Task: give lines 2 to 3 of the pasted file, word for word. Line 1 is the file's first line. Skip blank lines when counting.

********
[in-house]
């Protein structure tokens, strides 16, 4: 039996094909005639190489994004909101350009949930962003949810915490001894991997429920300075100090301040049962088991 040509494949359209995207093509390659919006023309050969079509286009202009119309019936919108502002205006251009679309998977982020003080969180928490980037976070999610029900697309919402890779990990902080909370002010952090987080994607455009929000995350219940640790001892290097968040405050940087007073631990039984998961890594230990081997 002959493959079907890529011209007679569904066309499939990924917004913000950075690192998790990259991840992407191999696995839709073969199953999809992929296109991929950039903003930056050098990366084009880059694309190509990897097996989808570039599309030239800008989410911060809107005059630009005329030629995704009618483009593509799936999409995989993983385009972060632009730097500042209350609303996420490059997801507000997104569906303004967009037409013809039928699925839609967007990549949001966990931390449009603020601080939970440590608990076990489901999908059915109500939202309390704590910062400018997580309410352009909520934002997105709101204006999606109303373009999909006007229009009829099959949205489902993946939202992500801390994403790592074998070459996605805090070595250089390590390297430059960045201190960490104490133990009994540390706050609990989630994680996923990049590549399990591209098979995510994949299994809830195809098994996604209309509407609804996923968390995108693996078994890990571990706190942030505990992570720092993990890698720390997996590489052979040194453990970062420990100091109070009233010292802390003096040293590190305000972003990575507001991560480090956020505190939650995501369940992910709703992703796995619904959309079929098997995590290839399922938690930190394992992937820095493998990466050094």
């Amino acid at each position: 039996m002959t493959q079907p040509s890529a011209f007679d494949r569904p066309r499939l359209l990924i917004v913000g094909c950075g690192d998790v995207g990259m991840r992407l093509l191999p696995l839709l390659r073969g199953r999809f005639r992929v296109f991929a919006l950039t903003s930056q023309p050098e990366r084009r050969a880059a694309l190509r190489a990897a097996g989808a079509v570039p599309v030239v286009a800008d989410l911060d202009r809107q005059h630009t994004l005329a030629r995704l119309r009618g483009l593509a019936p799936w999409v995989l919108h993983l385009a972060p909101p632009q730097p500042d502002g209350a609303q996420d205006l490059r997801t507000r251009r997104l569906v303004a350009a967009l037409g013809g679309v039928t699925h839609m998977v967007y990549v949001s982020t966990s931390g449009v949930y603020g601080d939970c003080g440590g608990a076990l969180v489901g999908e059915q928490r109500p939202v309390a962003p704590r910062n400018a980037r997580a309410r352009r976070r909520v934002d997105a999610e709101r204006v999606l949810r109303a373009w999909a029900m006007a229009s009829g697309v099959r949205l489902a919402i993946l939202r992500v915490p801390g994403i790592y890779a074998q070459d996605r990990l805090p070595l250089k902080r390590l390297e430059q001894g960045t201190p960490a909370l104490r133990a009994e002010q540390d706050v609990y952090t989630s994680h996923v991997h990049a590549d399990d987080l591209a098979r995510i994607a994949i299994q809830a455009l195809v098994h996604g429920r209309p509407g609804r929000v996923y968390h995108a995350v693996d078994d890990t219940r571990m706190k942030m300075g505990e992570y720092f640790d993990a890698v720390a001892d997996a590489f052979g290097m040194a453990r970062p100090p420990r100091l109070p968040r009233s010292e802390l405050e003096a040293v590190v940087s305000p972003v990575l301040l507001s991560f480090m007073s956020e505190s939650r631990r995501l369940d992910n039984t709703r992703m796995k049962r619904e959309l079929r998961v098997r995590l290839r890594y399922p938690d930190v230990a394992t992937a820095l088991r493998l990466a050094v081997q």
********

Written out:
């Protein structure tokens, strides 16, 4: 039996094909005639190489994004909101350009949930962003949810915490001894991997429920300075100090301040049962088991 040509494949359209995207093509390659919006023309050969079509286009202009119309019936919108502002205006251009679309998977982020003080969180928490980037976070999610029900697309919402890779990990902080909370002010952090987080994607455009929000995350219940640790001892290097968040405050940087007073631990039984998961890594230990081997 002959493959079907890529011209007679569904066309499939990924917004913000950075690192998790990259991840992407191999696995839709073969199953999809992929296109991929950039903003930056050098990366084009880059694309190509990897097996989808570039599309030239800008989410911060809107005059630009005329030629995704009618483009593509799936999409995989993983385009972060632009730097500042209350609303996420490059997801507000997104569906303004967009037409013809039928699925839609967007990549949001966990931390449009603020601080939970440590608990076990489901999908059915109500939202309390704590910062400018997580309410352009909520934002997105709101204006999606109303373009999909006007229009009829099959949205489902993946939202992500801390994403790592074998070459996605805090070595250089390590390297430059960045201190960490104490133990009994540390706050609990989630994680996923990049590549399990591209098979995510994949299994809830195809098994996604209309509407609804996923968390995108693996078994890990571990706190942030505990992570720092993990890698720390997996590489052979040194453990970062420990100091109070009233010292802390003096040293590190305000972003990575507001991560480090956020505190939650995501369940992910709703992703796995619904959309079929098997995590290839399922938690930190394992992937820095493998990466050094």
């Amino acid at each position: 039996m002959t493959q079907p040509s890529a011209f007679d494949r569904p066309r499939l359209l990924i917004v913000g094909c950075g690192d998790v995207g990259m991840r992407l093509l191999p696995l839709l390659r073969g199953r999809f005639r992929v296109f991929a919006l950039t903003s930056q023309p050098e990366r084009r050969a880059a694309l190509r190489a990897a097996g989808a079509v570039p599309v030239v286009a800008d989410l911060d202009r809107q005059h630009t994004l005329a030629r995704l119309r009618g483009l593509a019936p799936w999409v995989l919108h993983l385009a972060p909101p632009q730097p500042d502002g209350a609303q996420d205006l490059r997801t507000r251009r997104l569906v303004a350009a967009l037409g013809g679309v039928t699925h839609m998977v967007y990549v949001s982020t966990s931390g449009v949930y603020g601080d939970c003080g440590g608990a076990l969180v489901g999908e059915q928490r109500p939202v309390a962003p704590r910062n400018a980037r997580a309410r352009r976070r909520v934002d997105a999610e709101r204006v999606l949810r109303a373009w999909a029900m006007a229009s009829g697309v099959r949205l489902a919402i993946l939202r992500v915490p801390g994403i790592y890779a074998q070459d996605r990990l805090p070595l250089k902080r390590l390297e430059q001894g960045t201190p960490a909370l104490r133990a009994e002010q540390d706050v609990y952090t989630s994680h996923v991997h990049a590549d399990d987080l591209a098979r995510i994607a994949i299994q809830a455009l195809v098994h996604g429920r209309p509407g609804r929000v996923y968390h995108a995350v693996d078994d890990t219940r571990m706190k942030m300075g505990e992570y720092f640790d993990a890698v720390a001892d997996a590489f052979g290097m040194a453990r970062p100090p420990r100091l109070p968040r009233s010292e802390l405050e003096a040293v590190v940087s305000p972003v990575l301040l507001s991560f480090m007073s956020e505190s939650r631990r995501l369940d992910n039984t709703r992703m796995k049962r619904e959309l079929r998961v098997r995590l290839r890594y399922p938690d930190v230990a394992t992937a820095l088991r493998l990466a050094v081997q």